I write nearly daily on solar power topics for another company I consult for and it’s always exciting to see the latest products hitting the market or seeing other concepts that may do so in the years ahead.
I’m often writing articles on the “world’s biggest” solar farm of some type of late as records keep tumbling.
These solar farms are becoming massive – for example, the Castilla La Mancha solar farm in Spain occupies an area the size of seventy football pitches and will have 100,000 solar panels when fully operational; capable of generating 30 million kilowatts an hour.
That’s a lot of panels.
That’s a lot of land.
There’s increasing talk of turning our deserts into solar farms which sounds like a pretty good idea – except that deserts are habitats too; they aren’t all just sand and nothing else.
Another big challenge is something called line loss. This is the loss of electricity when it is transmitted along power lines. The lost energy is usually in the form of heat and the longer the distance between source and point of consumption, the more energy is lost.
In the USA and UK, this line loss averages around 7% and translates to a lot of extra panels required or worse still, more coal being burned to make up for the loss in the case of coal fired generation.
New transmission infrastructure will also be needed to cope with the output from the many solar and wind farms coming into operation.
While we’ll need these big farms, we can minimize these issues by having the majority of our power generation sources closer to where it’s being used – and it doesn’t get much closer than the roof of your house, or of neighborhood stores, factories close by etc.
The roof space in our towns and cities is so under-utilized; every roof should be collecting rain water and solar energy.
I’ve said this before elsewhere, but distributed power generation through massive uptake of residential and commercial grid connect solar power systems is also a good idea in terms of national security. Coal power plants and even solar farms for that matter are rather large and tempting targets.
While coal powered stations won’t be disappearing any time soon, they could increasingly be used just for base load; and even with that gradually decreasing as large scale renewable energy storage solutions are developed.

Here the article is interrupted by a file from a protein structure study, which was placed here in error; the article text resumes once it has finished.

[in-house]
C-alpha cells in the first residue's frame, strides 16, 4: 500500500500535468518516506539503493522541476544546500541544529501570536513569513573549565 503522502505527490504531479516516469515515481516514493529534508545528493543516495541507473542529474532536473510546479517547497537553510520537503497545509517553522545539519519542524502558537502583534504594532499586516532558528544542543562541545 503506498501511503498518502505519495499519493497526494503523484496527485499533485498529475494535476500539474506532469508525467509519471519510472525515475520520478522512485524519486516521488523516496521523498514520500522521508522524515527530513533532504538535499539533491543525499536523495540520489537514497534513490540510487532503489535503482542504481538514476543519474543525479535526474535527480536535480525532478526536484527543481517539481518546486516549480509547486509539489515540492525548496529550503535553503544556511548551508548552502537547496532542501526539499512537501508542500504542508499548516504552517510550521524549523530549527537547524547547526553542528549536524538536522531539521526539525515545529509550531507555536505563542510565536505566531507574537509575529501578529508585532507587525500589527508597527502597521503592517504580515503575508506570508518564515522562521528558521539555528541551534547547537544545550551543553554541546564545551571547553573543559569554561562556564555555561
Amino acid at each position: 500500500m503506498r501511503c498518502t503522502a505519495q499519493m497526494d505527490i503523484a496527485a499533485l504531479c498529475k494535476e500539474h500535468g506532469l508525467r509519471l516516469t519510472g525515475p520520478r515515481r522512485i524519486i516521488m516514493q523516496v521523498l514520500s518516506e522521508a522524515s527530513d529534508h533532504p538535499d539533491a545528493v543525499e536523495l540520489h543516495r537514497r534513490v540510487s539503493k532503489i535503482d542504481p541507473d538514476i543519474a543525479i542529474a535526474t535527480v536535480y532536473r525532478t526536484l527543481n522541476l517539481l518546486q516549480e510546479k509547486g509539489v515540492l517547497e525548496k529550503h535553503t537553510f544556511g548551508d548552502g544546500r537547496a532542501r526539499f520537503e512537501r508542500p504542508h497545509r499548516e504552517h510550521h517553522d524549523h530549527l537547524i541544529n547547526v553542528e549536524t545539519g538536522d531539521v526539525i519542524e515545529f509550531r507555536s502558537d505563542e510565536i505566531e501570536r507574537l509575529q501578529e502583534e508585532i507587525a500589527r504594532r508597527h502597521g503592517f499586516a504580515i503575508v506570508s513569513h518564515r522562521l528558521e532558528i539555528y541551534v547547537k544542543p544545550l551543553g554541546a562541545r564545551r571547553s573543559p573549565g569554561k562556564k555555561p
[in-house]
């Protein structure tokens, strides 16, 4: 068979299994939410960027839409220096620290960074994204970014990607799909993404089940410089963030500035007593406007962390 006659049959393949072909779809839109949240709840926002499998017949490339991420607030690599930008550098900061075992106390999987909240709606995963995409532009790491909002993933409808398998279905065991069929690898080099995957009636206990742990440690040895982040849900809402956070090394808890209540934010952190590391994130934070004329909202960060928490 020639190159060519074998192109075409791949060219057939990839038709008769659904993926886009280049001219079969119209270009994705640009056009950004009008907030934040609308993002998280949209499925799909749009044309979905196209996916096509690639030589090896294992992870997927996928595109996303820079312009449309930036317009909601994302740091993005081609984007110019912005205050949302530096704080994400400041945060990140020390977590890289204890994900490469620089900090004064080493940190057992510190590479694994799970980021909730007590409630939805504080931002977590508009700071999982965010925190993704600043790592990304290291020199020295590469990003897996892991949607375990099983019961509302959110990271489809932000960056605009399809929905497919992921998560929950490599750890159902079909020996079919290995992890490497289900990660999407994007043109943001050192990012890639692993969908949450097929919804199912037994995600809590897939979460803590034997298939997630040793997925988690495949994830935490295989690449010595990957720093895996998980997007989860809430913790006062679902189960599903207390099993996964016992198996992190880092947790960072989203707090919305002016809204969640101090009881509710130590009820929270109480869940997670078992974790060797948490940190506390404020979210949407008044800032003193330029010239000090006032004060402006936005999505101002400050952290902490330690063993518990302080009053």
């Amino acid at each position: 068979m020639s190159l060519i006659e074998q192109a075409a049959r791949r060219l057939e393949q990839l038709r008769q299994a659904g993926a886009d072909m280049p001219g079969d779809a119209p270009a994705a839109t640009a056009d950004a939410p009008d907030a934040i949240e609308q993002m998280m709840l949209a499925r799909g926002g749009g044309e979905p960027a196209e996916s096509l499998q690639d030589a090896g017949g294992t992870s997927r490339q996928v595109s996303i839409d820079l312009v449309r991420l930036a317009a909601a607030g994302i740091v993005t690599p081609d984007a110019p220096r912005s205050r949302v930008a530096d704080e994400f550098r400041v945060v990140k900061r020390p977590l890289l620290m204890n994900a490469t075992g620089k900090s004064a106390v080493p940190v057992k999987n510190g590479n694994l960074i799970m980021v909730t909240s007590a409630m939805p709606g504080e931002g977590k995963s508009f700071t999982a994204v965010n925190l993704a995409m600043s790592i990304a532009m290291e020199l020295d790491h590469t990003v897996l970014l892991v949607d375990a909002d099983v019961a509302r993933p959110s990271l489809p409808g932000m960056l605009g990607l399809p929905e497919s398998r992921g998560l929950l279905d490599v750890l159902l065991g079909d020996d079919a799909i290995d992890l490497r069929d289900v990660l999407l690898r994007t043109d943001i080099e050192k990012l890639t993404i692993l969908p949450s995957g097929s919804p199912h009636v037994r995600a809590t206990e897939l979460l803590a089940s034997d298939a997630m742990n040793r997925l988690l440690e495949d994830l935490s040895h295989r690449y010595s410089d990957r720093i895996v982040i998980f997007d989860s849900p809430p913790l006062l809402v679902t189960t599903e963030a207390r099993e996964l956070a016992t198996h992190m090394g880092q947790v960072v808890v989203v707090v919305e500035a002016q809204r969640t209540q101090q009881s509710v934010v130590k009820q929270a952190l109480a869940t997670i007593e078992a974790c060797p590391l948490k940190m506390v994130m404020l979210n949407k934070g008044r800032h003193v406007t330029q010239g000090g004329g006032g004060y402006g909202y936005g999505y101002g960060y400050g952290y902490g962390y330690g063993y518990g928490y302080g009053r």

A major network of grid connect solar power systems also allows us as citizens to have a more hands on involvement in addressing electricity related greenhouse gas emissions.
Having solar panels on your roof is a bit like getting your food straight from the farm. You understand more about your power and people with solar power systems are often more energy conscious too.
It has been encouraging to see many governments subsidizing residential solar power through renewable energy rebates and feed in tariffs; but we’ve still got a long way to go. However, ff you haven’t checked out renewable energy rebates recently, take another look – solar power might now be affordable for you.
While large scale solar farms are certainly impressive, small scale solar is simple and beautiful. A grid connect system is comprised of very few components – solar panels and mounting frames, some wiring and an inverter to convert the DC power from the panels into AC power for your home. If the sun isn’t shining, there’s no problem – your house just uses mains grid power as usual.
If you’d like to learn more about solar power, here’s some articles I’ve published on the topic and relating to various other forms of renewable energy:
- Solar power basics
- Grid connect solar power
- Solar panel basics
- Renewable energy primer
- Solar power inverters
- Solar hot water
- Deep cycle batteries
- Solar regulators and inverters
- Renewable energy rebates
- Wind turbine choices
- How wind turbines work